A frequently asked question is; Can a portable solar panel directly charge a battery? You would then have to ask yourself what would happen if it did? Then decide what type of portable panel you would need? And then what type of battery a portable solar panel can charge? As you can see, the question raises a few other questions that also need consideration.
Can A Portable Solar Panel Directly Charge A Battery?
“The answer is yes of course it can directly charge a battery but I wouldn’t advise it. In fact DON’T DO IT !! Because if you do you can overcharge the battery causing irreversible damage. Even to the point of causing a fire or even an explosion. I know it’s all a bit dramatic but it is true. Overcharging a battery with a portable solar panel can easily happen. So to prevent this a solar controller is required between the solar panel and battery.“
This will regulate the flow of charge and stop charging when the battery is fully charged. As a recommendation when charging a smartphone with a portable solar charger ( the type a hiker would use). I would charge a power bank rather than your phone directly.
Although solar chargers have built in safeguards. They can allow your phone to discharge back into the solar panel. Using a power bank will prevent this and you can then safely charge your smartphone from the power bank.
How Does A Solar Charge Controller Protect The Battery When Charging With A Portable Solar Panel?
First things first, do not use a cheap solar controller. It might fail but still continue to charge your battery.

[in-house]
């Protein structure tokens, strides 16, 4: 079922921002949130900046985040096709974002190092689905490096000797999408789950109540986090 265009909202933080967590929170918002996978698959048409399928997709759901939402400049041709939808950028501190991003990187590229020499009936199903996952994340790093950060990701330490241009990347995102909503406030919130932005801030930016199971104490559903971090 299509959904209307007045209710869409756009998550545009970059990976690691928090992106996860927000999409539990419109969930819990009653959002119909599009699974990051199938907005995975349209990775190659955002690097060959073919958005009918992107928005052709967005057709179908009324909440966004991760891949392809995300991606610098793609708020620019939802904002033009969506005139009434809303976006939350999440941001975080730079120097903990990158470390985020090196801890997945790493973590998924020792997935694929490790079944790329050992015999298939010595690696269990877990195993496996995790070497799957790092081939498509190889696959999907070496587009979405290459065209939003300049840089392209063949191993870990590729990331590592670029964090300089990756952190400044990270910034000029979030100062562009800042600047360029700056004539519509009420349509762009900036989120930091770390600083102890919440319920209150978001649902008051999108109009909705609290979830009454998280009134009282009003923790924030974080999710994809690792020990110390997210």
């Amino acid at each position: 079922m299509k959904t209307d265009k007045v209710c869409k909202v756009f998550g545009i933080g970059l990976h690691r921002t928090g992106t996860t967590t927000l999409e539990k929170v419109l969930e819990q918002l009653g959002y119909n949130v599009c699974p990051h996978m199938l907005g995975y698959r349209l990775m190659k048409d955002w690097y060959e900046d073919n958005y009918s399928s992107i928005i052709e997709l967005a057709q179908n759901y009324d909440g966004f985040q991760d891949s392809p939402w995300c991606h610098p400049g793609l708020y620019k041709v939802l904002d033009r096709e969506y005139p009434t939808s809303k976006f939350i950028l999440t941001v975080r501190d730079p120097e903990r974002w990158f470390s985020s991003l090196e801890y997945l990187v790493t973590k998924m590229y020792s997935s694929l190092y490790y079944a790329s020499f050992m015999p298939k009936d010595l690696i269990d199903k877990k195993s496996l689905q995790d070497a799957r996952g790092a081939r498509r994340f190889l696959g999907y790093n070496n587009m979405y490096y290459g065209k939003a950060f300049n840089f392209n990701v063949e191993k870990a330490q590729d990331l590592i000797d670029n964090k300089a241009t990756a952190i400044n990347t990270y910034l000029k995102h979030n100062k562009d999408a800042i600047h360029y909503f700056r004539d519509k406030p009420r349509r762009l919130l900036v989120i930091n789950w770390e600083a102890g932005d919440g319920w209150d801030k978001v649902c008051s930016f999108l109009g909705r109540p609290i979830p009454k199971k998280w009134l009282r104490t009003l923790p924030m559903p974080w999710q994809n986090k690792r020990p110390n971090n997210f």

The signs that the battery is overcharging can be very difficult to spot. Until it has burst and started to release toxic fumes. This is particularly dangerous in an enclosed space like a recreational vehicle. Sorry about the second warning but it could save you from serious injury.
What typical protection can a solar charge controller give to a battery?
How does a solar charge controller work?
As you know the portable solar panel collects sunlight through it’s solar cells and converts it into direct current (DC). But this can generate too many volts for the battery to handle causing it to overcharge.
The solar controller reduces the number of volts. Then regulates the flow of DC current delivering it safely to the battery. Don’t worry I am not going to bore you with how it actually does it.
The controller also protects the battery from becoming completely drained. This can occur when the battery’s voltage is too low. The controller disconnects the load (electrical appliance) from the battery so as not to completely deplete it.
This is because, if the battery voltage is low and the load (electrical appliance) remains connected. It can damage the battery which can lead to it losing some of its overall capacity.
The controller also prevents battery discharge at night or when the portable solar panels are not charging. Due to clouds and adverse weather conditions. This prevents damage to your overall solar system.
What types of solar charge controllers are available?
Solar charge controllers come in two varieties; they are PWM and MPPT.
PWM stands for pulse-width modulation and MPPT stands for maximum power point tracking.